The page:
Lloyd, I’m up in your age range and my wife and I are looking forward to getting vaccinated as soon as possible. We are on the waiting list in our health district, so it should be soon. I volunteer in our public schools, so once a day I am around a lot of kids. Fortunately, they are all wearing masks, as am I, and taking reasonable precautions. Once our immunity gets built I’m sure we will be getting out more and doing some traveling. However, we will continue wearing masks out in public if for no other reason to encourage others who have not been vaccinated to continue doing so until the health experts (and not the politicians) tell us it is safe to do without. Do take care as you enjoy your regained ability to travel.

  3. lance manyan

    Nope. I am in the group that has a 99.7% recovery rate. There simply isn’t enough data on the vaccine yet and quite frankly if the last year has taught me anything is not to trust ANYTHING that comes out of Washington. I feel sorry for the folks that live in such fear. I haven’t missed a day in the office through this entire cycle. No one in our organization or their families have contracted it. It appears that far more damage has been done to this nation and its people by the lockdown than would ever have occurred without it.

  4. Randy Bahr

    I am not a beta test site for a hurried vaccine, neither is my wife. We are also in the high recovery group and our exposure risk is low due to the nature of our business. If I were older and had other health risks I would likely get the vaccine. Right now I feel it is way more important to vaccinate the most vulnerable first.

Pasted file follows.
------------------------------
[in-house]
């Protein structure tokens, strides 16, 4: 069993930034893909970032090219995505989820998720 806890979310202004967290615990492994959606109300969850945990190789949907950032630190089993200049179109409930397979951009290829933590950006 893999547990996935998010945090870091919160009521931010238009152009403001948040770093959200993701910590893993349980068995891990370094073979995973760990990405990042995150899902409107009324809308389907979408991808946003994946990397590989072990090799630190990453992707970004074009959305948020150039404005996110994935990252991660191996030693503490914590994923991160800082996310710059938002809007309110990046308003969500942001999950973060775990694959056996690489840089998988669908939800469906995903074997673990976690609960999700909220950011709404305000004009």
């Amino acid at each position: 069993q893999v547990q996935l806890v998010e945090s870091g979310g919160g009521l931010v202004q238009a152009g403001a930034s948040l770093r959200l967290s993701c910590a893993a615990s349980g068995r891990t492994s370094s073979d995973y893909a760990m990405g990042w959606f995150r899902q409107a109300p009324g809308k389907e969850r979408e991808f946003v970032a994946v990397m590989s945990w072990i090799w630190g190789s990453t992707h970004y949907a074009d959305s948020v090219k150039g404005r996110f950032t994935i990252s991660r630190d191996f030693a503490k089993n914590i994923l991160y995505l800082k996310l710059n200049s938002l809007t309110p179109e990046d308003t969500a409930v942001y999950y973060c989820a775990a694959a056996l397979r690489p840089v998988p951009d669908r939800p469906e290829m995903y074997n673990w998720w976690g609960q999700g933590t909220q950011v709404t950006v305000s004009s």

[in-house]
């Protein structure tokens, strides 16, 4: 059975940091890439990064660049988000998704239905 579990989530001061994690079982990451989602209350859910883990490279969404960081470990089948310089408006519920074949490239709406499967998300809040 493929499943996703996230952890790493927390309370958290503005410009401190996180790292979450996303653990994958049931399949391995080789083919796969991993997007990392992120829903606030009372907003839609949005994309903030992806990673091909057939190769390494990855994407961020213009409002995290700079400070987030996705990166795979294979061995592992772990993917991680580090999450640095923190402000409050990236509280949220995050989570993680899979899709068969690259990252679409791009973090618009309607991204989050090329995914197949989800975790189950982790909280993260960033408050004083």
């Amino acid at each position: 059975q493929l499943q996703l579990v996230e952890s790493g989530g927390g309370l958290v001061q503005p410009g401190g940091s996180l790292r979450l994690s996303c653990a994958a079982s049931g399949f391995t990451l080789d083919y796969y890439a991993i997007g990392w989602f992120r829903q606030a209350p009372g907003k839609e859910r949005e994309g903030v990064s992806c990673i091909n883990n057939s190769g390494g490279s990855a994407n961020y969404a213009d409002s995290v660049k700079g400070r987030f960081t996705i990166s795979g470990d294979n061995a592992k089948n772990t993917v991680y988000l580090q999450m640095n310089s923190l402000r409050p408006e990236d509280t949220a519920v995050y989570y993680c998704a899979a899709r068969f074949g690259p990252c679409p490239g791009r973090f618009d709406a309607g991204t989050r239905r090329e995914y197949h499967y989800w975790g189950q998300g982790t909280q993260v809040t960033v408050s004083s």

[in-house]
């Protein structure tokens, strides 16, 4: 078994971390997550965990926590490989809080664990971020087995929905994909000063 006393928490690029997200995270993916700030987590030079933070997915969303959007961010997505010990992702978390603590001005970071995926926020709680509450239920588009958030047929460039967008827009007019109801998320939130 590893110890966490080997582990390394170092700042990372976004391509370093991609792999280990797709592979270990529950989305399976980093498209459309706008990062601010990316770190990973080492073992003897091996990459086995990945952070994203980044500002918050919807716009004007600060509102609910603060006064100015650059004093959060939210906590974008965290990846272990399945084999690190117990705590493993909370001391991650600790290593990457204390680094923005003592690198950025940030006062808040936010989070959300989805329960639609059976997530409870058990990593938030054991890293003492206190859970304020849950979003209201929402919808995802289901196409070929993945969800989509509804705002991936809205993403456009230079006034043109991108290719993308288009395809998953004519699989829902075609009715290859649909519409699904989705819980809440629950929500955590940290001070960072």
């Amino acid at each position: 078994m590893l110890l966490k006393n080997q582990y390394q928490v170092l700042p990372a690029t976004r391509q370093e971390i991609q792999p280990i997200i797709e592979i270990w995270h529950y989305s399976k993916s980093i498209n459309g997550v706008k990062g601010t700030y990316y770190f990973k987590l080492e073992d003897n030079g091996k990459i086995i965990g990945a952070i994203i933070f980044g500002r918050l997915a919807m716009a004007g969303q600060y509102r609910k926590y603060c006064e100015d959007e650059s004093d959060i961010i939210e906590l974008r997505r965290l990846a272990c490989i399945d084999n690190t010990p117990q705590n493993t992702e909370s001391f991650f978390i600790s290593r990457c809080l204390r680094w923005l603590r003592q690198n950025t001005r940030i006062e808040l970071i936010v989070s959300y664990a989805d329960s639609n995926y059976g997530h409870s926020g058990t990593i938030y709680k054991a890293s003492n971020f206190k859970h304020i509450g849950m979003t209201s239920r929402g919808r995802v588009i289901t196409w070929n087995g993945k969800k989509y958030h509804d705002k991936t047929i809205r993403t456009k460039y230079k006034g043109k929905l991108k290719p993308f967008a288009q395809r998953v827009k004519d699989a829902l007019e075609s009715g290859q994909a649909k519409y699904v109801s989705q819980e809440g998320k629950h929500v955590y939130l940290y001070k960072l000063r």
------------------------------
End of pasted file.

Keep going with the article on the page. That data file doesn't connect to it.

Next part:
5. wayne spencer

    I am on the 2nd week after second shot. I am going to be careful wear a mask avoid large crowds. Looking forward going to the grocery store after ordering on line since last March. Stopped for a coke at the store for the first time in almost a year today. Live in North Carolina and have entertained myself watching Andy Griffith, old game shows, History channel and National Geographic channel. Retired so it has been a long year.

  6. Kim

    I will patiently wait for my turn and then cash in – my employer has offered a bonus to each employee upon completion of the second dose. Three have already earned it, though I’m sure several more could be eligible. (I’d have to start smoking or moonlighting at a hospital to qualify; I’m too “young” and healthy to qualify now.) It is also hard to get an appointment in Los Angles. I’m grateful my 80-yr-old father got his second dose and my 76-yr-old mother finally was able to get her first. I would really like to finally be able to travel again to see family further away.